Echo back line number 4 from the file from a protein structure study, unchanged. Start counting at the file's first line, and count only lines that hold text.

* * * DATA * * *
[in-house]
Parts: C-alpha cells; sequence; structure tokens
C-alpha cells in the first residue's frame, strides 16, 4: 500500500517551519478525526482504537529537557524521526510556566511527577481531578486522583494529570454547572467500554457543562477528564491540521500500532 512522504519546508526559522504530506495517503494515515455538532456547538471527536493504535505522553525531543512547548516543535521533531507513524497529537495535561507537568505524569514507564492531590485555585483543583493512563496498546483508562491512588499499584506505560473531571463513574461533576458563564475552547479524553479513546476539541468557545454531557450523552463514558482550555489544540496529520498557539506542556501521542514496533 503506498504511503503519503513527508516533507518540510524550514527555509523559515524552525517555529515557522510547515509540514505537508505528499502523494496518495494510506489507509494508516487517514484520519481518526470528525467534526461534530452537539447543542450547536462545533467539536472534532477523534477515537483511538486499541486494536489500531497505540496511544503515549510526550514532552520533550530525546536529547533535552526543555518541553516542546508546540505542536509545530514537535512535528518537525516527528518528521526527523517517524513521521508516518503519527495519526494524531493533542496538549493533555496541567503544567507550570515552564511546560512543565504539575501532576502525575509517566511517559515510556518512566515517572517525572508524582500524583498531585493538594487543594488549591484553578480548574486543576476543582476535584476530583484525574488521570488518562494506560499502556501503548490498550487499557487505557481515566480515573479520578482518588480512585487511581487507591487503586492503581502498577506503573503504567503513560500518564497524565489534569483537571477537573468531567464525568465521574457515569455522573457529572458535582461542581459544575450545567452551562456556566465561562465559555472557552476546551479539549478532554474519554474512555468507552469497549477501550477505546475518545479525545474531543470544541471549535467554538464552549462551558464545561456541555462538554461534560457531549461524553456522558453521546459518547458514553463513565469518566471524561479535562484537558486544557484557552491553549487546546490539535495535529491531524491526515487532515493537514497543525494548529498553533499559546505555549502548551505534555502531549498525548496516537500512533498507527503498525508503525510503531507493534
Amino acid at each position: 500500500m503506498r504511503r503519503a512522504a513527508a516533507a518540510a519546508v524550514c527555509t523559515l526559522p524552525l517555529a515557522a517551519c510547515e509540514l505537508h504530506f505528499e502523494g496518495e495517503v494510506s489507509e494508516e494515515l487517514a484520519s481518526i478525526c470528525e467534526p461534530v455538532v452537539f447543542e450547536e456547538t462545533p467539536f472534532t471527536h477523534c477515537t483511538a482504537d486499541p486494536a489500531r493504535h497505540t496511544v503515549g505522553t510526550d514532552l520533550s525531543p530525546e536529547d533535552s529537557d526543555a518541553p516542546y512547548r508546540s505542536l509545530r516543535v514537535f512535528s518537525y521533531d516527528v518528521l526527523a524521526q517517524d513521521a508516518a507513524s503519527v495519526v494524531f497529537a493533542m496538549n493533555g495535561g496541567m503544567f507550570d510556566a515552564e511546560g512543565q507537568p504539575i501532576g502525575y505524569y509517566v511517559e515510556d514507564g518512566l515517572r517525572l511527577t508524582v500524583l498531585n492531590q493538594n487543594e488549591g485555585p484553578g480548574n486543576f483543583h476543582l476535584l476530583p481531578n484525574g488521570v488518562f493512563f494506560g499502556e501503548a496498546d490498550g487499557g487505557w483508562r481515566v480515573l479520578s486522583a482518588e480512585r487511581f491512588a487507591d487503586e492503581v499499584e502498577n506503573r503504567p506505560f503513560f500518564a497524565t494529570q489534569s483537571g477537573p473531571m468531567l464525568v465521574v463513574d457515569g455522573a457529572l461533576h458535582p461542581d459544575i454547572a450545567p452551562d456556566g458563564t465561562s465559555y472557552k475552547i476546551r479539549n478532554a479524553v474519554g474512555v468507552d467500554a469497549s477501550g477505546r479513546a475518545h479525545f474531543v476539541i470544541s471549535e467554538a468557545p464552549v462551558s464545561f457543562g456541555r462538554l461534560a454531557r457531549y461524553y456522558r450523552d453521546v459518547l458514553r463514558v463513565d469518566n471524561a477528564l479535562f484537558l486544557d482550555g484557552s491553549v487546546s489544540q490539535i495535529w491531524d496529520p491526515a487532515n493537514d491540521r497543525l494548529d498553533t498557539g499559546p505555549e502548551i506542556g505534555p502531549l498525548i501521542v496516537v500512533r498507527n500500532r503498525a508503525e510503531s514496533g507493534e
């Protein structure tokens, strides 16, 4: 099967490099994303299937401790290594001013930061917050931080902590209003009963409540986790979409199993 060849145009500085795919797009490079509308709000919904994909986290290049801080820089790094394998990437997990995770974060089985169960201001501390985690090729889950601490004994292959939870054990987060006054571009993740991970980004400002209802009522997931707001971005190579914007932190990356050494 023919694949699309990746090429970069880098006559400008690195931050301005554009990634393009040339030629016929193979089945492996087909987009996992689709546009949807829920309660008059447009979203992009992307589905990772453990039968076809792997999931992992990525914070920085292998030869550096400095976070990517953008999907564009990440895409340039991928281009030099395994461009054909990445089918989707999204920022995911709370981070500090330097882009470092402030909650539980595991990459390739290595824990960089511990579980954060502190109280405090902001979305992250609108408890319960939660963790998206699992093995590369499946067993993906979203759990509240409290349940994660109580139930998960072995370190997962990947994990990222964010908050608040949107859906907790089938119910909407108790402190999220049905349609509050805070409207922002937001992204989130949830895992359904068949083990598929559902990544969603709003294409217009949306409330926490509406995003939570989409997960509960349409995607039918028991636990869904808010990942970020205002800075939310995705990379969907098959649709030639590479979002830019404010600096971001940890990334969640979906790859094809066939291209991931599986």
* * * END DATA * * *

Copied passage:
Amino acid at each position: 500500500m503506498r504511503r503519503a512522504a513527508a516533507a518540510a519546508v524550514c527555509t523559515l526559522p524552525l517555529a515557522a517551519c510547515e509540514l505537508h504530506f505528499e502523494g496518495e495517503v494510506s489507509e494508516e494515515l487517514a484520519s481518526i478525526c470528525e467534526p461534530v455538532v452537539f447543542e450547536e456547538t462545533p467539536f472534532t471527536h477523534c477515537t483511538a482504537d486499541p486494536a489500531r493504535h497505540t496511544v503515549g505522553t510526550d514532552l520533550s525531543p530525546e536529547d533535552s529537557d526543555a518541553p516542546y512547548r508546540s505542536l509545530r516543535v514537535f512535528s518537525y521533531d516527528v518528521l526527523a524521526q517517524d513521521a508516518a507513524s503519527v495519526v494524531f497529537a493533542m496538549n493533555g495535561g496541567m503544567f507550570d510556566a515552564e511546560g512543565q507537568p504539575i501532576g502525575y505524569y509517566v511517559e515510556d514507564g518512566l515517572r517525572l511527577t508524582v500524583l498531585n492531590q493538594n487543594e488549591g485555585p484553578g480548574n486543576f483543583h476543582l476535584l476530583p481531578n484525574g488521570v488518562f493512563f494506560g499502556e501503548a496498546d490498550g487499557g487505557w483508562r481515566v480515573l479520578s486522583a482518588e480512585r487511581f491512588a487507591d487503586e492503581v499499584e502498577n506503573r503504567p506505560f503513560f500518564a497524565t494529570q489534569s483537571g477537573p473531571m468531567l464525568v465521574v463513574d457515569g455522573a457529572l461533576h458535582p461542581d459544575i454547572a450545567p452551562d456556566g458563564t465561562s465559555y472557552k475552547i476546551r479539549n478532554a479524553v474519554g474512555v468507552d467500554a469497549s477501550g477505546r479513546a475518545h479525545f474531543v476539541i470544541s471549535e467554538a468557545p464552549v462551558s464545561f457543562g456541555r462538554l461534560a454531557r457531549y461524553y456522558r450523552d453521546v459518547l458514553r463514558v463513565d469518566n471524561a477528564l479535562f484537558l486544557d482550555g484557552s491553549v487546546s489544540q490539535i495535529w491531524d496529520p491526515a487532515n493537514d491540521r497543525l494548529d498553533t498557539g499559546p505555549e502548551i506542556g505534555p502531549l498525548i501521542v496516537v500512533r498507527n500500532r503498525a508503525e510503531s514496533g507493534e